The wheels 3 are then lowered onto the roller plates 8, FIG. 23, for checking camber, illustrated in an exaggerated angle thereof in FIG. 24 for purposes of illustration. The lines of sight 13 are adjusted to extend horizontally through the cross point 83 of the lower target 64 and then the line of sight is swept upwardly in a vertical plane to spot a point of impingement on the camber scale marks of the upper target 63 indicating, for example, two degrees of negative camber to the lower target 98. The deviation, or degree of vertical angle, appears as the difference from exactly vertical orientation between the line of sight impingement points of the upper and lower targets 63 and 64 and the camber scale 84 provides a measurement corresponding to actual degrees of camber. Adjustment of the suspension and steering parts may be necessary to set the manufacturer's specified camber angle.

Measurement of toe, FIG. 25, is accomplished by procedures similar to camber measurement. Keeping the line of sight beam projectors 12 situated above the floor surface 9 substantially the same height thereabove as the wheel hub or axle is situated above the floor surface, a line of sight 13 is directed through the cross point 75 of the front target 65 and impinges upon the surface of the rear target 66, preferably along the horizontal line 78 on either a toe-in or toe-out side of the target. The front and rear targets 65 and 66 are adjacent the front and rear margins of the wheel and the deviation, or degree of horizontal angle from a straight ahead orientation is indicated on the rear target 66 and is a true measurement of toe. Adjustment of the proper vehicle steering and suspension member such as the tie rod, may be required.

Next to be checked is caster, FIGS. 26, 27 and 28, which is the cant of the upper ball joint toward the rear of the vehicle. Caster, like camber and toe, is measured with the weight of the vehicle upon the wheels to be aligned. Using a degrees of turn indicating device, such as a radius plate, the wheels 8 are turned 20 degrees either left or right from a straight ahead direction, FIG. 26. The line of sight beam projectors 12 are translated laterally to beam respective lines of sight 13 through the cross point 83 of the lower targets 64. The lines of sight 13 are swept upwardly and a point of impingement noted upon the caster scale of the lower upper target 68, for example negative 2 degrees in a right turn, FIG. 27. This is one direction of the angular rotational deviation caused by the cast of the upper ball joint. The wheels 3 are turned 40 degrees in the opposite direction, or 20 degrees past the straight ahead position, FIG. 28, and the angular rotational deviation is noted upon the caster scale 89 of the lower upper target 68, for example 3/4 degree. The difference between the two measurements, for example 11/4 degrees, is the angle of caster of the wheel.

During both left and right turns, the outer target supporting member 4 tends to rotate upwardly and downwardly about the axis of the wheel spindle. To provide precise measurement, prior to impingement of the line of sight 13 with the targets the outer target supporting member 4 is rotated relative to the inner wheel mounting member 2 to return the cross shaft member 41 to a level orientation as indicated by the leveling vial 52. By leveling the cross shaft member 41, angular deviation caused by rocking of the wheel 3 about the inclined ball joint thereof is not erroneously introduced into the caster measurement.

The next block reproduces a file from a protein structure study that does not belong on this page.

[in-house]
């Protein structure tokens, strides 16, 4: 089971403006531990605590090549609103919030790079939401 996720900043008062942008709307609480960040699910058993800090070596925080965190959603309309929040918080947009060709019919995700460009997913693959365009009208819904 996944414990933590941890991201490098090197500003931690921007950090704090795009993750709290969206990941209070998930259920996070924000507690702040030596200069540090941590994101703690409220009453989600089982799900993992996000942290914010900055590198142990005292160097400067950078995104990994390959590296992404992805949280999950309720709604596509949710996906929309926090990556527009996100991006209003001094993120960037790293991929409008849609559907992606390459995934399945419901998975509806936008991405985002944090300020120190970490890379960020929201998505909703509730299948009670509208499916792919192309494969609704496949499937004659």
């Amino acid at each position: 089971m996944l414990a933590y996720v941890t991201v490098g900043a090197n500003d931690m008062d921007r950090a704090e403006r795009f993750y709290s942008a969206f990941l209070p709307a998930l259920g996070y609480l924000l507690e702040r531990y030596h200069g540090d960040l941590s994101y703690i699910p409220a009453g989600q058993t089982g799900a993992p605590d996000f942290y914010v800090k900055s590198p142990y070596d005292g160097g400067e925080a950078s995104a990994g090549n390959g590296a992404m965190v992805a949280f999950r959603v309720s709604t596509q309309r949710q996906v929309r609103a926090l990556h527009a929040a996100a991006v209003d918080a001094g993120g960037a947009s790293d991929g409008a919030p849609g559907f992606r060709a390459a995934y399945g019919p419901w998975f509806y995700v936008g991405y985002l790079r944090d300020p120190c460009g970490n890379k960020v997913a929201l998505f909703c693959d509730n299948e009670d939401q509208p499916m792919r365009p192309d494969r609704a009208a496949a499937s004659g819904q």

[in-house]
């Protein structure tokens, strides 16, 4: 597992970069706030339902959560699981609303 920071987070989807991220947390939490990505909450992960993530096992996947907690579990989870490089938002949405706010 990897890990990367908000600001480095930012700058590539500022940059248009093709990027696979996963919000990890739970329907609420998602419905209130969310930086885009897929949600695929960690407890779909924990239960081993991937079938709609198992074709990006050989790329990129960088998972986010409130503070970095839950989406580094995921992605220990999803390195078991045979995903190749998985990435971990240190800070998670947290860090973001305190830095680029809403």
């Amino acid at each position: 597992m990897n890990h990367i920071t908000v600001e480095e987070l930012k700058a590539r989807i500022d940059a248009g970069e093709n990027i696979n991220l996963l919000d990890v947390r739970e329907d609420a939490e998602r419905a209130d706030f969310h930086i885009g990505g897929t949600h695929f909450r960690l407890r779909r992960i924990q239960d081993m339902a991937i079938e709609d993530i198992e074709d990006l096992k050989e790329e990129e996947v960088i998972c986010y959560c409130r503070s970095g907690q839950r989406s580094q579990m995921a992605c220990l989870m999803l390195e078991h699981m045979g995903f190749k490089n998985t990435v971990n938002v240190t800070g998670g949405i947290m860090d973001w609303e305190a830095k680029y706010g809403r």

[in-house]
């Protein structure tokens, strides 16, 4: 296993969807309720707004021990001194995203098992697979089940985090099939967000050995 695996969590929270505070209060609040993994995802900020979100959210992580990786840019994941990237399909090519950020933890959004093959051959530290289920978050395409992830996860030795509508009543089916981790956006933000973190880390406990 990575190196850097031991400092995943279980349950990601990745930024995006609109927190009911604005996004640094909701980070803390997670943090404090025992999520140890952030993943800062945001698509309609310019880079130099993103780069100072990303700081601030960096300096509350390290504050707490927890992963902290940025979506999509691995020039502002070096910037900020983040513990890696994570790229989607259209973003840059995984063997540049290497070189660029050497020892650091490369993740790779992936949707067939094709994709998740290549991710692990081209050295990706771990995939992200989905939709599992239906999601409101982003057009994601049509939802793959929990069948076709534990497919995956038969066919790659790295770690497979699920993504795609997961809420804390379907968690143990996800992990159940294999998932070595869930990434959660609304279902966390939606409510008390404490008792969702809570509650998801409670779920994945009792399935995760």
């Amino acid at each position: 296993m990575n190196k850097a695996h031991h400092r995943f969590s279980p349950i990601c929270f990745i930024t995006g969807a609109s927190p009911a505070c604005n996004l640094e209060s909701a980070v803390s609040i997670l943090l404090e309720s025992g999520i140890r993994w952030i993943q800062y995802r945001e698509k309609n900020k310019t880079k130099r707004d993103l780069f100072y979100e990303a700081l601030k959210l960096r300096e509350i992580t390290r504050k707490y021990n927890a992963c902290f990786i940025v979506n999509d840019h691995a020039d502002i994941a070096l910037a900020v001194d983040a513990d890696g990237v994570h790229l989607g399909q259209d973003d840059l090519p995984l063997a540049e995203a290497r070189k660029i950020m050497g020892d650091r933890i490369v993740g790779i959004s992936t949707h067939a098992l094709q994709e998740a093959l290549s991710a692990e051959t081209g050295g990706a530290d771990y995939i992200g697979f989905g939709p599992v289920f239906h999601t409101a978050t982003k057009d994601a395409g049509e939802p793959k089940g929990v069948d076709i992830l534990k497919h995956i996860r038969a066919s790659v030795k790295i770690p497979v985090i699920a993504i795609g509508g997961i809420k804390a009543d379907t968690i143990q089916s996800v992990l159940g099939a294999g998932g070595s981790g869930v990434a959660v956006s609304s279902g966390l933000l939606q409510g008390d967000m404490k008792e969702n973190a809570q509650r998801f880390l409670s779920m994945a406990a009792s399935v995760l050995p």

Steering axis cant or kingpin inclination FIGS. 18, 19, 20 and 21 is determined with the weight of the vehicle 7 removed from the wheels 3 and with the vehicle raised, as by the jacks 133. The vehicle brakes are applied and held down to prevent rotation of the wheels about the axles thereof. The lower upper target 68 is removed and replaced with the target hanger device 92 by urging the first sleeve member 93 thereof over the arm 67 and tightening the thumb screw 106. The wheels 3 are turned 20 degrees either left or right and the beaming of the line of sight 13 through the front inclination target 109 coincident with one of the 20 degree scale marks, for example, and impingement of the line of sight with one of the vertical scale lines 114 on the rear kingpin inclination target 105, FIG. 12, indicates degrees of turn of the wheel 3. Because the wheel tends to incline as it is steered left and right the target structure 1 also tends to incline and the cross shaft member 41 moves out of a horizontal orientation. To provide precise measurements, the outer target supporting member 4 is rotated relative to the inner wheel mounting member 2 and leveled by use of the leveling vial 52, FIGS. 20 and 21. The impingement of the line of sight 13 with one of the marks, either negative or positive on the vertical scale 114, provides a component of kingpin inclination in that direction of turn.

Additionally, a measurement of turning radius degrees is provided on the horizontal scale 115. The wheels 3 are turned 40 degrees in the opposite direction, or 20 degrees past the straight ahead position and a point of the line of sight impingement is determined as indicated above for the opposite turn. The angle of steering axis cant is then determined by the average of the left and right turn measurements.

It will be apparent from the preceding description that the target structure 1 of the present invention has features which enable it to be easily and quickly used by even a relatively inexperienced vehicle mechanic. Intensive training is not required to enable the operator to understand the theory and procedures of operation of the apparatus, thus offering relatively few opportunities for error. Further, relatively precise scale measurements are individually indicated on the target structure 1.

It is to be understood that while one form of this invention has been illustrated and described, it is not to be limited to the specific form or arrangement of parts herein described and shown, except insofar as such limitations are included in the following claims.

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Classifications
U.S. Classification33/288, 33/336, 356/155, 33/203.18
International ClassificationG01B11/275, G01B5/255
Cooperative ClassificationG01B2210/30, G01B5/255, G01B11/275
European ClassificationG01B11/275, G01B5/255
Legal Events
DateCodeEventDescription
Jul 6, 1984ASAssignment
Owner name: HEIN-WERNER CORPORATION
Free format text: MERGER;ASSIGNOR:KANSAS JACK, INC.;REEL/FRAME:004284/0222
Effective date: 19840430